'Hollywood' revels in the sleaze of star-making

Tom Long
Special to The Detroit News

A slick, tawdry mix of legendary gossip, contemporary social concerns, famous names from yesteryear and pulpy melodrama, “Hollywood” makes for enticing if somewhat vacant viewing. 

The place is Tinsel Town post-World War II, when young hopefuls drawn to the dream of movie stardom were plentiful. Among these is Jack (David Corenswet), a good-looking veteran with no acting experience but great expectations. He also has a pregnant wife (Maude Apatow) and a need for money, which drives him to work at a gas station where the attendants double as escorts, often to the wives of power brokers. 

Mira Sorvino in a scene from "Hollywood."

From there the story expands, eventually following the development of a film about a young actress who jumps to her death off the Hollywood sign. 

This is a Ryan Murphy (“Glee,” “American Horror Story,” “Feud”) production and it has the expected contemporary camp sheen topped off with no-restrictions Netflix nudity and language. The show is filled with “juicy” roles – Patti LuPone reigns as a studio head’s wife, Mira Sorvino pops up as an aging beauty, rock-jawed Jake Picking plays a dim but likable young Rock Hudson. And Jim Parsons absolutely slithers through his role as a twisted talent agent.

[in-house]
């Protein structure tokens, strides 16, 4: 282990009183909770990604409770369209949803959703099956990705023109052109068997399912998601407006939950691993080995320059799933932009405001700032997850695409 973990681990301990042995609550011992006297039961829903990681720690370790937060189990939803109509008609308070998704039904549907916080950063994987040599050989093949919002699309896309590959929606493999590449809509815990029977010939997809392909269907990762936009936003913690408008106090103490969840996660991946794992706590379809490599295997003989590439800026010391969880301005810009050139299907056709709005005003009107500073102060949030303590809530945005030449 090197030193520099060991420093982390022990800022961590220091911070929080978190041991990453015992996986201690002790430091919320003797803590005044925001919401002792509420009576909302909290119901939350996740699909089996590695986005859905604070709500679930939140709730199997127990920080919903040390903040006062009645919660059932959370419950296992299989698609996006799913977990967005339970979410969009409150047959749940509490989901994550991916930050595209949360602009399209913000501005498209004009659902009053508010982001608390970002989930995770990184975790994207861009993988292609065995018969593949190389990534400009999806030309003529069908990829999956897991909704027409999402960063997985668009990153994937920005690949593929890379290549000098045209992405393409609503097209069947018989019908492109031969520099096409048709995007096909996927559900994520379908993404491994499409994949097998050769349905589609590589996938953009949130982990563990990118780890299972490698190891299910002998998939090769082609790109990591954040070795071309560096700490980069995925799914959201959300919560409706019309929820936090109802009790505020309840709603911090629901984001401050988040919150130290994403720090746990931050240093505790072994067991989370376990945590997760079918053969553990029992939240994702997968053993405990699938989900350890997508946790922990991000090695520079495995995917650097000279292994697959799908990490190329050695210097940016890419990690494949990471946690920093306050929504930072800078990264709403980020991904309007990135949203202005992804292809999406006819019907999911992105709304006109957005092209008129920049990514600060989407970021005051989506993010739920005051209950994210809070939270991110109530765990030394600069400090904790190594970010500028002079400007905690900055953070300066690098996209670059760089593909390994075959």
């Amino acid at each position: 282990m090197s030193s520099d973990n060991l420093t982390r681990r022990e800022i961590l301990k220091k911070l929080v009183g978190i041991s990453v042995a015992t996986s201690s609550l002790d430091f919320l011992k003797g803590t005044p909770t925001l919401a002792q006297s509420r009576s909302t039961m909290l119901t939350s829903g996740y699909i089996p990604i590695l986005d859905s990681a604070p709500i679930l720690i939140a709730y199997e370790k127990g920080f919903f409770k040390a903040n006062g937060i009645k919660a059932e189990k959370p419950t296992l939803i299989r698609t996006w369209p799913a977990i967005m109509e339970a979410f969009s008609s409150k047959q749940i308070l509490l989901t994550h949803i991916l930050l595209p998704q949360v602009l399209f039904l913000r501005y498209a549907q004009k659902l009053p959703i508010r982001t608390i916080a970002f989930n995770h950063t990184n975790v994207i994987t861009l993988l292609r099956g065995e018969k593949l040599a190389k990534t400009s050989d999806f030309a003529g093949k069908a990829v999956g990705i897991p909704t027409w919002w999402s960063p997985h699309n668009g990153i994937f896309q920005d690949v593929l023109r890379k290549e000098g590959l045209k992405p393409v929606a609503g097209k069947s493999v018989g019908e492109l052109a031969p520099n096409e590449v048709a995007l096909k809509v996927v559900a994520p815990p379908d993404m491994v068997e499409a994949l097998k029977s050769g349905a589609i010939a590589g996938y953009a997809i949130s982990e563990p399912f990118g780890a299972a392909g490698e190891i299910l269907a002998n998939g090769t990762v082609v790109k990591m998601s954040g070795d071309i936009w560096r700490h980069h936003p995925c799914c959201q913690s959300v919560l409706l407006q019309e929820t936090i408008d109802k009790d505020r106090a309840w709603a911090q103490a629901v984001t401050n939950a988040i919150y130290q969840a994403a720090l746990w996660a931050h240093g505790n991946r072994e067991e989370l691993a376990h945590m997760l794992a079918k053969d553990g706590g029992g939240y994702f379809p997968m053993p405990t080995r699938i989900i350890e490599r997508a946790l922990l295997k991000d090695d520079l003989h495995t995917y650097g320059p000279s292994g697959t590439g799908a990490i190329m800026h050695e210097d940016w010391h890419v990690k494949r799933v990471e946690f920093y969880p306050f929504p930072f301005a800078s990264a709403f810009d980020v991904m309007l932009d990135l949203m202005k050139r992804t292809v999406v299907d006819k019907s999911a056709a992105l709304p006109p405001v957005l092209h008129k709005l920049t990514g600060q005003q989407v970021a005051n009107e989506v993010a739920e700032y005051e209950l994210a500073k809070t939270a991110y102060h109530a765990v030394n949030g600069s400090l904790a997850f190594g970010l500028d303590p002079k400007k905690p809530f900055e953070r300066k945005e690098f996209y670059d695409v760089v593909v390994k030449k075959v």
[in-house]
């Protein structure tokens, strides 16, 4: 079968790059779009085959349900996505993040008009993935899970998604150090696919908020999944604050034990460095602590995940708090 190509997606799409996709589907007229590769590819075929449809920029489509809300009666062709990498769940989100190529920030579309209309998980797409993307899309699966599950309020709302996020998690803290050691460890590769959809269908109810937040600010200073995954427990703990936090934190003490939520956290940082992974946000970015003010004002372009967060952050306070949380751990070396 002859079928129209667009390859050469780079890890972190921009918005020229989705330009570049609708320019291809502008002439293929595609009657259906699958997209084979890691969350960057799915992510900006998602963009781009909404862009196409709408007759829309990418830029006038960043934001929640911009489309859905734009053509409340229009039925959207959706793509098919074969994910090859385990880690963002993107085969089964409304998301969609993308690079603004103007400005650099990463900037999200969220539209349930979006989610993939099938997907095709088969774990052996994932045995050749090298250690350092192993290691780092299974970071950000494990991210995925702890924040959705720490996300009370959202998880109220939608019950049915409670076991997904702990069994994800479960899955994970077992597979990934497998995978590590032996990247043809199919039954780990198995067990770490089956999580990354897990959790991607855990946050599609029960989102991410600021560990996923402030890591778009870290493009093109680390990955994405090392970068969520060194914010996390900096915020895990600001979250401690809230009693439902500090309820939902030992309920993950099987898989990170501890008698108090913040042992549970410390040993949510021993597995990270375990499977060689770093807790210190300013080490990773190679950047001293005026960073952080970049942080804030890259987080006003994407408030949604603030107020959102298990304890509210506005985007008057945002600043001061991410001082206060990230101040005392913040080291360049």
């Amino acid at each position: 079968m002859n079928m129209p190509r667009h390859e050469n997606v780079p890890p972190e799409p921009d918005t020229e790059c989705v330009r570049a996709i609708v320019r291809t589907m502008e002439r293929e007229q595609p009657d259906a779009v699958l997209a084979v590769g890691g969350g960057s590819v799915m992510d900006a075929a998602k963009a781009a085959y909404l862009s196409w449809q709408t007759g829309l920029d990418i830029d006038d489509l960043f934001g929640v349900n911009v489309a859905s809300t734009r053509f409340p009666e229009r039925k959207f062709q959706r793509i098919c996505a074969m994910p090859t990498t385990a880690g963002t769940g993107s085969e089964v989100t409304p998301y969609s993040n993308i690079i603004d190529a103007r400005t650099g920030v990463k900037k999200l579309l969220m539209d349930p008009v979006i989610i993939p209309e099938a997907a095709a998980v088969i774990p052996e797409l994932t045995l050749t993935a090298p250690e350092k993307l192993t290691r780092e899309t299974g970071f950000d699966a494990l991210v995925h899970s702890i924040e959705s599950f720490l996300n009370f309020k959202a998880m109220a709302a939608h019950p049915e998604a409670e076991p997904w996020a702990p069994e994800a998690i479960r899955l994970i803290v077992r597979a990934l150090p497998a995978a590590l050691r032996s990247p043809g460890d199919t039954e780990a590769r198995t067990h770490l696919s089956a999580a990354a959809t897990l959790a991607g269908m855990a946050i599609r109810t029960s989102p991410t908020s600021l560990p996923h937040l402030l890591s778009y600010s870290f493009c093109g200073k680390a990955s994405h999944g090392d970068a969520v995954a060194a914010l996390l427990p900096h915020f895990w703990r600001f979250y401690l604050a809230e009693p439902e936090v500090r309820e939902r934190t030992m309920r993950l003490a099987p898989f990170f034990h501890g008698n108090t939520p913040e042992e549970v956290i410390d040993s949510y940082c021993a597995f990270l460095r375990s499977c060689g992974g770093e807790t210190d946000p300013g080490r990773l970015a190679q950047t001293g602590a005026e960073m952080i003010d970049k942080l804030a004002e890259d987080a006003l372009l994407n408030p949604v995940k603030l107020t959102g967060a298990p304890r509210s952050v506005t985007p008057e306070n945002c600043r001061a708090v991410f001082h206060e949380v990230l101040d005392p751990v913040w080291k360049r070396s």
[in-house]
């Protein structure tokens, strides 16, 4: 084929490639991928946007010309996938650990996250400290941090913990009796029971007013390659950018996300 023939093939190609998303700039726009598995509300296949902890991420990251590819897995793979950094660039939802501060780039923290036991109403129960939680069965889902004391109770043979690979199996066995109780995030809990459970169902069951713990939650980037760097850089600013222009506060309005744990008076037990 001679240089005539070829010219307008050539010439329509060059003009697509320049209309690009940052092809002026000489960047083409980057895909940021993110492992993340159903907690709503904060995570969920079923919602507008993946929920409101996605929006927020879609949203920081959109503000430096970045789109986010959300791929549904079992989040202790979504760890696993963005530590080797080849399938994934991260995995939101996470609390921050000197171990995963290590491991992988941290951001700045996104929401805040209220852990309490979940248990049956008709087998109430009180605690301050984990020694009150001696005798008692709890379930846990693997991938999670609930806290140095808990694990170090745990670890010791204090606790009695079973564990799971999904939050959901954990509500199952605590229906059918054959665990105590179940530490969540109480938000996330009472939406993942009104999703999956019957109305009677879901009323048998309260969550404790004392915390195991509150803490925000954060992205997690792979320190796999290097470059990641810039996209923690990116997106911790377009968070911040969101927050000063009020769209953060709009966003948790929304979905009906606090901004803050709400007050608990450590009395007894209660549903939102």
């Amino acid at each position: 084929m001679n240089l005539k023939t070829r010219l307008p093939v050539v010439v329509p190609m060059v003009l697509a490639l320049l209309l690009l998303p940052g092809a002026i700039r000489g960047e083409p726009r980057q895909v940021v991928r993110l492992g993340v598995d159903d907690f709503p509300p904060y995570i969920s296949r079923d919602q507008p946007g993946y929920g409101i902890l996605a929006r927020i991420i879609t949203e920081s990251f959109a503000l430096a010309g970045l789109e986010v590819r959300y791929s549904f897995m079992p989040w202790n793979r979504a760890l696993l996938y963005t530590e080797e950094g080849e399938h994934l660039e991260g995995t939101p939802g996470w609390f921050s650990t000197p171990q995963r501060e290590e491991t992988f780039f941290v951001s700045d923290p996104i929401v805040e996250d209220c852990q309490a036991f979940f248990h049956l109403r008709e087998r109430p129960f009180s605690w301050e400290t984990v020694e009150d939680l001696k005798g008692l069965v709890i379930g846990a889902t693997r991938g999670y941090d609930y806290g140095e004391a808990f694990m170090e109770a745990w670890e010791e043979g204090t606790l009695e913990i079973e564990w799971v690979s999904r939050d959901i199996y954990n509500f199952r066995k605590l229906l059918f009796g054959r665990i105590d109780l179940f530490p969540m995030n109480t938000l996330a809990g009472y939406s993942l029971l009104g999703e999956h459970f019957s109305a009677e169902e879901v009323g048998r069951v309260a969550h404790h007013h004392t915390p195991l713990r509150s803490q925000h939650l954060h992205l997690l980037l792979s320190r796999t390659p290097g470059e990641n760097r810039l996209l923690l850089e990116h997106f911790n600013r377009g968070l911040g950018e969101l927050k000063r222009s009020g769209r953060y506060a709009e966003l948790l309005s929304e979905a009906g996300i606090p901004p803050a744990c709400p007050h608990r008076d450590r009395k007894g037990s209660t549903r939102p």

There are some subtle moments – Holland Taylor and Joe Mantello shine as studio heads – but more often the show follows the big dramatic beats of the era while wrestling with more contemporary issues: institutional racism, power abuses and all sorts of gay stuff. Lots and lots of gay stuff.   

It’s an intentionally delicious and messy show, born to be binged, although a lot of the name-dropping – Tallulah Bankhead, Noel Coward -- may float right by some. No matter, its glittery blend of the tacky, corny and controversial, while lacking real weight, is an escapist balm.